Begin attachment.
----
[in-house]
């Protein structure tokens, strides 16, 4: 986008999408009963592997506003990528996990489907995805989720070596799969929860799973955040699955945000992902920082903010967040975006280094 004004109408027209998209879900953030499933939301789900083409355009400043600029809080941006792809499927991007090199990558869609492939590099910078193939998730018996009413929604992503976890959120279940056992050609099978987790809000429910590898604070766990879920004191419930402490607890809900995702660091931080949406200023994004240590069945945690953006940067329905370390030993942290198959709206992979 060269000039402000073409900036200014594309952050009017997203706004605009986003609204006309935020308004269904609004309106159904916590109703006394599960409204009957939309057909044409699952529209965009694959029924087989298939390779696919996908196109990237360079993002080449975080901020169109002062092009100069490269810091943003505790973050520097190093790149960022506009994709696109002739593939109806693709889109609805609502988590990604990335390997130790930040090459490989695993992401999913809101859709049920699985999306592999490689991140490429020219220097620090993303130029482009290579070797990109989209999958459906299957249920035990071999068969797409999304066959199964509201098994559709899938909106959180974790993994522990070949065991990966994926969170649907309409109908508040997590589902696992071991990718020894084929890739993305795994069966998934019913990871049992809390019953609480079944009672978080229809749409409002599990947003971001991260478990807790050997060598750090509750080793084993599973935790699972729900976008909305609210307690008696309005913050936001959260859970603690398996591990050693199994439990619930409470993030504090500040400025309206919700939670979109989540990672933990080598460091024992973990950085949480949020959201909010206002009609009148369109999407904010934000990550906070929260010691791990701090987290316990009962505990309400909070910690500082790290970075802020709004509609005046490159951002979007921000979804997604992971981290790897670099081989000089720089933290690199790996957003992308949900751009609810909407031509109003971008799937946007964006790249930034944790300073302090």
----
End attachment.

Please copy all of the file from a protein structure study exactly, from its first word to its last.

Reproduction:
[in-house]
């Protein structure tokens, strides 16, 4: 986008999408009963592997506003990528996990489907995805989720070596799969929860799973955040699955945000992902920082903010967040975006280094 004004109408027209998209879900953030499933939301789900083409355009400043600029809080941006792809499927991007090199990558869609492939590099910078193939998730018996009413929604992503976890959120279940056992050609099978987790809000429910590898604070766990879920004191419930402490607890809900995702660091931080949406200023994004240590069945945690953006940067329905370390030993942290198959709206992979 060269000039402000073409900036200014594309952050009017997203706004605009986003609204006309935020308004269904609004309106159904916590109703006394599960409204009957939309057909044409699952529209965009694959029924087989298939390779696919996908196109990237360079993002080449975080901020169109002062092009100069490269810091943003505790973050520097190093790149960022506009994709696109002739593939109806693709889109609805609502988590990604990335390997130790930040090459490989695993992401999913809101859709049920699985999306592999490689991140490429020219220097620090993303130029482009290579070797990109989209999958459906299957249920035990071999068969797409999304066959199964509201098994559709899938909106959180974790993994522990070949065991990966994926969170649907309409109908508040997590589902696992071991990718020894084929890739993305795994069966998934019913990871049992809390019953609480079944009672978080229809749409409002599990947003971001991260478990807790050997060598750090509750080793084993599973935790699972729900976008909305609210307690008696309005913050936001959260859970603690398996591990050693199994439990619930409470993030504090500040400025309206919700939670979109989540990672933990080598460091024992973990950085949480949020959201909010206002009609009148369109999407904010934000990550906070929260010691791990701090987290316990009962505990309400909070910690500082790290970075802020709004509609005046490159951002979007921000979804997604992971981290790897670099081989000089720089933290690199790996957003992308949900751009609810909407031509109003971008799937946007964006790249930034944790300073302090």